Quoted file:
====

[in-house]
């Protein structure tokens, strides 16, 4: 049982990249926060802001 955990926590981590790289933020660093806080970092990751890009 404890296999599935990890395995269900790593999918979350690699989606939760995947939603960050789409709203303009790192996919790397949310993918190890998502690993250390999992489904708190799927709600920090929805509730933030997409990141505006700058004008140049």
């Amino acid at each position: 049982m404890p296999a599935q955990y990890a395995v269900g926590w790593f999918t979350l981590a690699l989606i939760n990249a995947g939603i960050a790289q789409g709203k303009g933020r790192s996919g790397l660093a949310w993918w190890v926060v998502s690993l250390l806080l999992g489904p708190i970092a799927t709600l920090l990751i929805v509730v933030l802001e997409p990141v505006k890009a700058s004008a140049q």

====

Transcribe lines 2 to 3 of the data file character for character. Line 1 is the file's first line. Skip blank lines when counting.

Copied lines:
């Protein structure tokens, strides 16, 4: 049982990249926060802001 955990926590981590790289933020660093806080970092990751890009 404890296999599935990890395995269900790593999918979350690699989606939760995947939603960050789409709203303009790192996919790397949310993918190890998502690993250390999992489904708190799927709600920090929805509730933030997409990141505006700058004008140049």
């Amino acid at each position: 049982m404890p296999a599935q955990y990890a395995v269900g926590w790593f999918t979350l981590a690699l989606i939760n990249a995947g939603i960050a790289q789409g709203k303009g933020r790192s996919g790397l660093a949310w993918w190890v926060v998502s690993l250390l806080l999992g489904p708190i970092a799927t709600l920090l990751i929805v509730v933030l802001e997409p990141v505006k890009a700058s004008a140049q």